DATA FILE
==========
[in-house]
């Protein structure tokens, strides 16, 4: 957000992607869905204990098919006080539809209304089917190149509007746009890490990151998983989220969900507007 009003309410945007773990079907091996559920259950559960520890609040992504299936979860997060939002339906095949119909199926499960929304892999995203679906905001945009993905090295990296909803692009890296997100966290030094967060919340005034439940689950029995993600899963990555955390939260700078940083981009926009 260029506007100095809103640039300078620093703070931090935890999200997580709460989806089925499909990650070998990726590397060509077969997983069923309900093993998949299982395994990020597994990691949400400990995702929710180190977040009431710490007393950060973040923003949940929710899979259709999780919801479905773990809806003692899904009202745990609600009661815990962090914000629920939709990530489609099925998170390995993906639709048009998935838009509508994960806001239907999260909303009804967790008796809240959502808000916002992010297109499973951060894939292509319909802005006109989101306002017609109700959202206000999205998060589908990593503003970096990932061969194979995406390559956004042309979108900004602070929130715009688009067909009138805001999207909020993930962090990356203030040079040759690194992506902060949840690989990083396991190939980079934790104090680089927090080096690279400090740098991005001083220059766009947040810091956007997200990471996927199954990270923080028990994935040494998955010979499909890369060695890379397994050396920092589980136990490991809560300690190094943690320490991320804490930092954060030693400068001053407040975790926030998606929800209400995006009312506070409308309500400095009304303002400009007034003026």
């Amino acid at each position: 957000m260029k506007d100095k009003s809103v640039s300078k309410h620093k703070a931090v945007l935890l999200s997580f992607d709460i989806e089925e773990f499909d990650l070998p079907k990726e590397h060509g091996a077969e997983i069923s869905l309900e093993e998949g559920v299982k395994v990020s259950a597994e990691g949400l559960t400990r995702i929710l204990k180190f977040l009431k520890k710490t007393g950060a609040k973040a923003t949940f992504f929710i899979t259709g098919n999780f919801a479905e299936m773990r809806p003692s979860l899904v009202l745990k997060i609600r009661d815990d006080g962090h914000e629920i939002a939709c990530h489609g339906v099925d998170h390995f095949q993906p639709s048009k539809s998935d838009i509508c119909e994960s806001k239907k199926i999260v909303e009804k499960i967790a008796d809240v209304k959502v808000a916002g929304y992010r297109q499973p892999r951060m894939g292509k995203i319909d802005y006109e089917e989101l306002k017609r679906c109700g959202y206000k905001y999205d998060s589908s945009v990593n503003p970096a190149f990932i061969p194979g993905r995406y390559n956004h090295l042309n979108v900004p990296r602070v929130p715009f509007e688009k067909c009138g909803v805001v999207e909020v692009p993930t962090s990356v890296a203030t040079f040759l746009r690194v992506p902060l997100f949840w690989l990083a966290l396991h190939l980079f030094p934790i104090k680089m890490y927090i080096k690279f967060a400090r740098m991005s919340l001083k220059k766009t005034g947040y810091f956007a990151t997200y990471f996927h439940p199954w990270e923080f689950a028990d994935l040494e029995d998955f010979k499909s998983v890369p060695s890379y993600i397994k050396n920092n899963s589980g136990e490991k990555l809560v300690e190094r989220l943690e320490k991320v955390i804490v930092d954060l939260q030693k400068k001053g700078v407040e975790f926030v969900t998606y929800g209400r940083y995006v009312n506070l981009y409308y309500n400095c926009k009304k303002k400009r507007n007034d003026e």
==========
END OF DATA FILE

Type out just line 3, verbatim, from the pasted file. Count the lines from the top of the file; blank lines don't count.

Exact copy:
């Amino acid at each position: 957000m260029k506007d100095k009003s809103v640039s300078k309410h620093k703070a931090v945007l935890l999200s997580f992607d709460i989806e089925e773990f499909d990650l070998p079907k990726e590397h060509g091996a077969e997983i069923s869905l309900e093993e998949g559920v299982k395994v990020s259950a597994e990691g949400l559960t400990r995702i929710l204990k180190f977040l009431k520890k710490t007393g950060a609040k973040a923003t949940f992504f929710i899979t259709g098919n999780f919801a479905e299936m773990r809806p003692s979860l899904v009202l745990k997060i609600r009661d815990d006080g962090h914000e629920i939002a939709c990530h489609g339906v099925d998170h390995f095949q993906p639709s048009k539809s998935d838009i509508c119909e994960s806001k239907k199926i999260v909303e009804k499960i967790a008796d809240v209304k959502v808000a916002g929304y992010r297109q499973p892999r951060m894939g292509k995203i319909d802005y006109e089917e989101l306002k017609r679906c109700g959202y206000k905001y999205d998060s589908s945009v990593n503003p970096a190149f990932i061969p194979g993905r995406y390559n956004h090295l042309n979108v900004p990296r602070v929130p715009f509007e688009k067909c009138g909803v805001v999207e909020v692009p993930t962090s990356v890296a203030t040079f040759l746009r690194v992506p902060l997100f949840w690989l990083a966290l396991h190939l980079f030094p934790i104090k680089m890490y927090i080096k690279f967060a400090r740098m991005s919340l001083k220059k766009t005034g947040y810091f956007a990151t997200y990471f996927h439940p199954w990270e923080f689950a028990d994935l040494e029995d998955f010979k499909s998983v890369p060695s890379y993600i397994k050396n920092n899963s589980g136990e490991k990555l809560v300690e190094r989220l943690e320490k991320v955390i804490v930092d954060l939260q030693k400068k001053g700078v407040e975790f926030v969900t998606y929800g209400r940083y995006v009312n506070l981009y409308y309500n400095c926009k009304k303002k400009r507007n007034d003026e």